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Savage Arms History
The Savage Arms Company was organized in 1894 by Arthur Savage in Utica, New York. A native of Jamaica, Arthur led a romantic life, having been schooled in England and the United States. In his thirties, he explored the interior of Australia and was held captive for a year by Aborigines. Later, he became the owner of the largest cattle ranch in Australia.
After moving to Utica, New York, he developed the Savage Halpine torpedo, became the Superintendent of the Utica Belt Line Railroad, and invented the first "hammerless" lever action rifle with the entire mechanism enclosed in a steel receiver. This remarkable rifle featured a rotary magazine with a unique counter that visually displayed the number of bullets remaining in the receiver. The Model 99, as it became known, advanced firearm technology, offered the average person an affordable rifle, and started a business that has stood the test of time. In 1919, Chief Lame Deer (right) approached Arthur to purchase lever-action rifles for the Indian reservation and the two men struck a deal. The tribe would get discounted rifles and Savage would get their support and endorsement. It was at this time in the company's history, that Arthur Savage added the Indian head logo--a direct gift from the Chief--to the company name. By 1919, Savage Arms was manufacturing high power rifles, 22 caliber rifles, pistols and ammunition.
During World War I, Savage merged with Driggs-Seabury Ordnance Company, and made Lewis machine guns. In 1920, Savage purchased J. Stevens Arms, a company which was associated with the famous barrel maker, Harry Pope. Later, Savage acquired the assets of Page Lewis Company, Davis-Warner Arms, Crescent Firearms, and A.H. Fox, thereby becoming the largest firearm company in the free world.
During World War II, Savage contributed literally millions of firearms to the campaign, converting its factories to accommodate heavy munitions. After the war, Savage had excess capacity and adopted some of its manufacturing processes to alternate consumer products, including the world's first motorized lawnmower.
Between the early 1960's and late 1980's, numerous public and private corporations owned and sold Savage Arms, culminating in a reorganization of the business and a filing for bankruptcy protection in early 1988. Ronald Coburn was named president/CEO and redefined the future of the business. The company downsized and produced only the model 110 bolt-action rifle until mid 1989.
By early 1990, the company was once again on a secure footing, having developed a strategy to build superior products at a reasonable price, something the competition could not match. Savage continued to redefine value during the 1990's, developing new products, improving materials and adding features that were only available in much higher-priced rifles.
Savage became a "consumer sensitive" company, adopting many of the ideas and suggestions offered by firearm users. Management spent time in the field, listening to hunters, talking with guides and comparing notes with industry writers, many of which have since become good friends and confidants over the years. And, since there is no substitute for hands-on experience, management took all new products into the field themselves to learn and appreciate the features and benefits of any new offerings, and fine-tune as needed.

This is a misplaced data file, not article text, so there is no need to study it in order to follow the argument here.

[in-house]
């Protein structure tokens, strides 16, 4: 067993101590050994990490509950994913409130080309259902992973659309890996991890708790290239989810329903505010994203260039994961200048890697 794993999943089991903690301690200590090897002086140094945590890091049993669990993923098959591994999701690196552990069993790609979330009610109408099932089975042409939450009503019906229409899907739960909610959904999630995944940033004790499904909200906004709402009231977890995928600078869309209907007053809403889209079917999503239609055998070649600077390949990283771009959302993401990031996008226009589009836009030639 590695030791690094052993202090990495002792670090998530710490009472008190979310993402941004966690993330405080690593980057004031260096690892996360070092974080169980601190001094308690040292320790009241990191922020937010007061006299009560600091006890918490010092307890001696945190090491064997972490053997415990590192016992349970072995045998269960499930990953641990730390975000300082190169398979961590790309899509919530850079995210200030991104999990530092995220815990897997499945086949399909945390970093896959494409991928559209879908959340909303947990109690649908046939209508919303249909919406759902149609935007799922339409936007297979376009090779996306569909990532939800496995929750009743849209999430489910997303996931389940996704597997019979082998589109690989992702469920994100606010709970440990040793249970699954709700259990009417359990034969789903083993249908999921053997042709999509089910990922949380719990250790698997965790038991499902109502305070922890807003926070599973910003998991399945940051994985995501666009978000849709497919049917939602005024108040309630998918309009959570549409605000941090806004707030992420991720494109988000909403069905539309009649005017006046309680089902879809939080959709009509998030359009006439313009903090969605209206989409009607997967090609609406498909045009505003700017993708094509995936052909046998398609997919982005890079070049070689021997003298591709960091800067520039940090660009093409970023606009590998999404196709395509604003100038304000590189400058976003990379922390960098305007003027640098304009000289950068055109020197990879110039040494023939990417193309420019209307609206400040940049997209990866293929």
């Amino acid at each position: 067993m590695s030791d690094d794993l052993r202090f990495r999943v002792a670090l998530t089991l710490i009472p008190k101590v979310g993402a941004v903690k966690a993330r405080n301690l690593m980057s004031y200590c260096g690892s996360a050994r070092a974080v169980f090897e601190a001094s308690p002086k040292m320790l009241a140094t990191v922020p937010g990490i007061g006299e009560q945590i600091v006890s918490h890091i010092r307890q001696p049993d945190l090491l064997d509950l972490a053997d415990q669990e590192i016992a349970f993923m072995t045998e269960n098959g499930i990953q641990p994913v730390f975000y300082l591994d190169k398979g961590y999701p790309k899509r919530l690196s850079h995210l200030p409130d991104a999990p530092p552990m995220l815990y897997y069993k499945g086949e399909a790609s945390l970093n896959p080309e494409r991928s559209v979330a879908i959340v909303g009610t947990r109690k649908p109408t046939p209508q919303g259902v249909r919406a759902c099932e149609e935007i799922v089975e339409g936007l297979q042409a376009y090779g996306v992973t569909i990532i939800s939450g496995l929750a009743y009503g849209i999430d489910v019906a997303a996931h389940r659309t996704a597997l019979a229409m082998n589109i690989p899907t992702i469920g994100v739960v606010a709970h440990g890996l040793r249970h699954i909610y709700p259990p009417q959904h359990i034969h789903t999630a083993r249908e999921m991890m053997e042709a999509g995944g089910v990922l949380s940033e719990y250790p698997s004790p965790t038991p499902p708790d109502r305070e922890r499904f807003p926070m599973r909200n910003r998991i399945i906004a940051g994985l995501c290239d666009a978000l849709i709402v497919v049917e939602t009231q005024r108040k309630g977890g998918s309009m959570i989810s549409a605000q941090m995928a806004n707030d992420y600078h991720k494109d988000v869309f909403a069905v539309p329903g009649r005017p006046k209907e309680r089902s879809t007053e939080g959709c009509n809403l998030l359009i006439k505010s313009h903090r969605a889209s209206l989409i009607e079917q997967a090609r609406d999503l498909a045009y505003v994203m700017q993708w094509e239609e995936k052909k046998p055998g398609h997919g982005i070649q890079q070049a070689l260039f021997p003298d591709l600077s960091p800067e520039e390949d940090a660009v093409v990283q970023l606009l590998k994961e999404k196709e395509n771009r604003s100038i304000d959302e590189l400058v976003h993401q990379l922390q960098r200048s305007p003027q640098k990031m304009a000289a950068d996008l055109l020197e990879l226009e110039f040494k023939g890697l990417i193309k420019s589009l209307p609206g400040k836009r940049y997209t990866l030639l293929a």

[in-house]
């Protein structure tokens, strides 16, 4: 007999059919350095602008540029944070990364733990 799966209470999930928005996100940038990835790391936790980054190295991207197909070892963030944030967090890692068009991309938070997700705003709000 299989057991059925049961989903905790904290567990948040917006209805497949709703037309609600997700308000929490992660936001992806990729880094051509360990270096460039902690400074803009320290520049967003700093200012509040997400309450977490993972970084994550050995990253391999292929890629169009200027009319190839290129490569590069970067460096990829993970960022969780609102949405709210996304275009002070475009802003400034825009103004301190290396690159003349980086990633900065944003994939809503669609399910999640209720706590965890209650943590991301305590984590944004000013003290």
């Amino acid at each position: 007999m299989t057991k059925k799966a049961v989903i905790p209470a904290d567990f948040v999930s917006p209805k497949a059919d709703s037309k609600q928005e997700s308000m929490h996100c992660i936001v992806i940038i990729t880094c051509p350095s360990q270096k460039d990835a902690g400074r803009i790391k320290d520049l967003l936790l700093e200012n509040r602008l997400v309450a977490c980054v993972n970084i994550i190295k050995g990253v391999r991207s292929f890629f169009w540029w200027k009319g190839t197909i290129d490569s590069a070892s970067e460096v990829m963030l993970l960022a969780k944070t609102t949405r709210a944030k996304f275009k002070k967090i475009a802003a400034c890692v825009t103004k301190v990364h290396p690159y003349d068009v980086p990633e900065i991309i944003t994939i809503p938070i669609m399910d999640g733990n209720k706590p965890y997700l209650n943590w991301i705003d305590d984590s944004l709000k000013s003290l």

In the 1990s, Savage designed and patented the SNAIL, an environmentally friendly shooting range system that has since been adopted by all major firearms manufacturers, police, military and private shooting clubs in America and 14 other countries. The NRA, FBI and numerous special forces currently use the SNAIL Savage system. The Company acquired a factory in Canada to produce rimfire rifles.
Savage Arms is proud of its' reputation for product improvements and has become the standard for accuracy in the industry. In 2003, the company introduced the new AccuTrigger�, a trigger design so revolutionary it will forever change the way shooters expect triggers to function. This user-adjustable trigger allows a crisp, light trigger pull that still protects against accidental discharge when jarred or dropped. The fact that so many other rifle manufacturers have developed me-too versions of this system is a testament to Savage's innovation and leadership setting new standards for the industry.
In 2009, as its competitors were busy knocking off the AccuTrigger, Savage launched the AccuStock, which provides similar performance gains to custom glass-bedding in an inexpensive, mass-produced synthetic stock. This new system consists of a rigid aluminum rail system that is molded into the stock. Rather than securing the action at one or two points, the AccuStock engages the action three-dimensionally along its entire length.
The entrepreneurial spirit that originally defined the company is still evident in its ongoing focus on continuous innovations, quality and value. Savage history is being rewritten every day by the women and men who dedicate themselves to making some of the most innovative and accurate firearms available.